Mercedes-Benz SLK320

But its appeal isn't all speed and power. The SLK has a more refined ride than other sporty roadsters such as Nissan's new Z or the Mazda Miata. It damps out bumps in a way that brings to mind the smooth ride of a bigger Benz. It handled well even over the dirt roads we tried.

Our review vehicle carried 17-in. rims that may have improved the ride over what the standard 16-in. versions offer. Also onboard was a six-speed manual transmission that matched up well with the smooth V6. You feel the most acceleration in third and fourth gears. Steering is tight and precise and the small, low-slung roadster corners nicely. Overall, the car feels well balanced. We'd have to count the four-wheel disc brakes as another strong point. An electronic stability system comes standard as does ABS and a brake-assist function. The stability system can be switched off if you want to let the rear end drift through corners.

A slick feature of the SLK is its retractable hardtop. One button controls the whole operation which is over in 25 sec. The windows position themselves automatically and there are no clamps or restraints to fiddle with. But expect to travel light. While there is indeed trunk space available with the top down, it is only large enough to hold an attache case and not much more. Drivers with suitcases to carry should plan on keeping the top up.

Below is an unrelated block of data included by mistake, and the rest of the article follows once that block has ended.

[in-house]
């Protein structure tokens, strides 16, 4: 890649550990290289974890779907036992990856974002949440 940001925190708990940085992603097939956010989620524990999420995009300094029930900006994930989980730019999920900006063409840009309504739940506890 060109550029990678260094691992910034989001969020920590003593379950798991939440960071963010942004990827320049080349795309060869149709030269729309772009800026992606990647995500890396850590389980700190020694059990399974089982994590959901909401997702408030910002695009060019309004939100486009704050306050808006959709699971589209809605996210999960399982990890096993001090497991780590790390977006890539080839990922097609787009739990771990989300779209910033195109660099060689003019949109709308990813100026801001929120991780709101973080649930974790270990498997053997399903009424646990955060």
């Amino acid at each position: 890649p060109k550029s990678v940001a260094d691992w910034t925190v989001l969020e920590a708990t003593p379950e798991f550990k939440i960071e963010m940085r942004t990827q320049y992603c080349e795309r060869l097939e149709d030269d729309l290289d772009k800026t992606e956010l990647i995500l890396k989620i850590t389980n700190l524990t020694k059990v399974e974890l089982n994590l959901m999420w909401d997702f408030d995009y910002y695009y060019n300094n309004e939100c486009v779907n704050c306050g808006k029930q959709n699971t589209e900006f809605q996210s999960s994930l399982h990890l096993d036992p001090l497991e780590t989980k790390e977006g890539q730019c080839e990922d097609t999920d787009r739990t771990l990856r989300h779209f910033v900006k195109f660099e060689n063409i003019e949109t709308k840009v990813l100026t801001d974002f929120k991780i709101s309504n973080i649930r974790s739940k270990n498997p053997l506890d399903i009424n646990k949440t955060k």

Top up or down, the SLK is a nice-looking car. The grille is distinctly Mercedes. Turn-signal lamps built into the outside mirrors are another plus.

The interior keeps with Mercedes standards. The seats are comfortable with a lot of lateral support. Electric adjusters are standard on the 320 version as is wood trim. Leather is a given. Heated seats are a $670 option. The base interior is well turned out but the test car's Special Edition package (a new option this year) included special Calyptus wood door, dash, and console trim, silver-colored instruments with amber backlighting, and a six-disc CD changer in the trunk. Also bundled in the $1,600 add-on are special badging, 17-in. spoke aluminum wheels, and a rear spoiler. A special pewter silver paint job accounted for another $670. The total for the test vehicle was $48,710.

All in all, the 320 had plenty of power and was a dream to drive. However, potential buyers who want even more zip can get an AMG version of the car with 349 hp for an extra $10,000. The budget-minded might consider the SLK230 which is powered by a four-cylinder 192-hp engine.

Finally, the SLK platform hasn't changed much in three years, and rumor has it that Mercedes will release a redesigned version of the car in '05. Indications are that the update will be slightly longer than present models.

-- Lee Teschler